There is no convenient time for car problems to occur, but they always seem to happen at the most inopportune moments. You’ve just completed some expensive home repairs or paid the kids’ school fees, and the car decides now is the right time to start acting up or even break down.
When it comes to vehicle maintenance, it pays to be prepared. No truer word was said than “an ounce of prevention is worth a pound of cure”. But there is more than one way to approach handling unexpected car repair costs. We take a look at what some of your options are:
Finance Options vs. Emergency Car Fund
Some amount of cash on hand in case of emergencies is never a bad idea but accumulating a large emergency car fund that sits there doing little but accruing a small amount of interest might not be the best use of your money. And that’s not to mention how difficult it is, with the rising cost of living, to save in the first place.
Fortunately, there are several finance options available for covering large, unexpected outlays—for which vehicles are notoriously responsible. A set of new tires, for example, can be more expensive than you might think and paying for them in one hit will often sting.
A tire payment plan can come in the form of a “pay over time” or a “lease to own” method and will spread the cost over an extended period into more manageable repayments. Choosing one of these options allows your family to budget more easily and accurately on a month-by-month basis.
My father had an interesting approach. He kept a separate checking account, which he resisted the urge to dip into. Every time he was offered one, instead of taking out the warranty, he would put the equivalent of what it was quoted as costing into this separate account and then only ever use that for repairs. He claimed he saved a lot of money this way, and it seemed to work for him, but I think he might reconsider these days with more modern payment options available.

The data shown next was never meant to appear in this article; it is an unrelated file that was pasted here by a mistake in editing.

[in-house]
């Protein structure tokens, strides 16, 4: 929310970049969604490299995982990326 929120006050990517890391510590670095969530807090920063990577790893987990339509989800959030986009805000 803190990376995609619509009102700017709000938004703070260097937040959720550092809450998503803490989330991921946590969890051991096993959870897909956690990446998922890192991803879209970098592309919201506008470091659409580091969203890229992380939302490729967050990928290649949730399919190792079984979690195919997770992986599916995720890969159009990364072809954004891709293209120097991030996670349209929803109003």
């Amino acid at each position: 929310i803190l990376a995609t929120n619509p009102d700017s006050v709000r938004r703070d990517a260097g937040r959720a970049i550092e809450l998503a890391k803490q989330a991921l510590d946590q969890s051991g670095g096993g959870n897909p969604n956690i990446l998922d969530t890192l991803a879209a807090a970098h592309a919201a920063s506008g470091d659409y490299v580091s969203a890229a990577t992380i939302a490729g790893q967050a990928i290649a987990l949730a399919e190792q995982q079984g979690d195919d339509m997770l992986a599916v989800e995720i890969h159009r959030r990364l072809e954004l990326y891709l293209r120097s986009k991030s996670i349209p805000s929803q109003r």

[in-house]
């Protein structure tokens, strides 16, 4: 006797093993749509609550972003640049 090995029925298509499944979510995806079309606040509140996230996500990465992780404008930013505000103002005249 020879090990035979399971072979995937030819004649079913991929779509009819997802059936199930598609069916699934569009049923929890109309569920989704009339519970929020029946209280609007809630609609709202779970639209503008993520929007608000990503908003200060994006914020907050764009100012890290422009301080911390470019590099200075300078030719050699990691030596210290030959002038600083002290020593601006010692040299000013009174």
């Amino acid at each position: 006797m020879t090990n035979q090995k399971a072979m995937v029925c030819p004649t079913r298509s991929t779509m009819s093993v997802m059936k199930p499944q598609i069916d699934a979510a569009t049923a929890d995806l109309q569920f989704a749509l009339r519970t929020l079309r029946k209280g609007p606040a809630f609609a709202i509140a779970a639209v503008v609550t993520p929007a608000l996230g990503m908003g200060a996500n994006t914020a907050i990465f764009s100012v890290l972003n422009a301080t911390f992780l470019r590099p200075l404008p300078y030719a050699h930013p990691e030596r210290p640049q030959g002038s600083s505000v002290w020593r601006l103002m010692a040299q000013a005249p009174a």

DIY vs. Professional Repair
I suppose this one succeeds or fails based on how practically inclined you are. And even if you answer “very” to that question, we sometimes have a tendency to overestimate our abilities.
One thing for certain, it’s entirely possible to do more harm than good when trying to repair something yourself. That being said, we’re firm advocates for repairability being designed into everything you buy. Things last longer and it saves the waste of a nearly an entirely functional product being tossed because of one small, faulty component.
Finding and maintaining a good working relationship with a reliable mechanic is invaluable for any motorist. It’s a good idea to start with recommendations from friends and if you have any doubts at all, always get a second opinion before parting with your money.
Over the decades, as cars have become more complex, it’s become harder for the average hobbyist to perform any major repair work. Changing a bulb, a wiper blade or the air filters can still be performed by most, to avoid costly labor expenses but anything more serious will usually require a qualified professional.
One thing you can do to assist a future version of yourself is to make sure you regularly perform basic car maintenance. Some simple steps you can take are:
- Familiarize yourself with the owner’s handbook
- Check your tire pressure and condition monthly
- Change your oil and oil filter
- Inspect other vehicle fluids: brake, transmission, coolant, and washer
Any large, unexpected cost that we have to endure is undesirable but if you take steps to have a plan in place you can reduce some of the stresses on yourself and on your wallet.
Ben Campbell is an accomplished and experienced freelance writer who has featured in a number of high profile publications and websites. If he’s not reading the financial times you’ll find him listening to live music or at the coast surfing.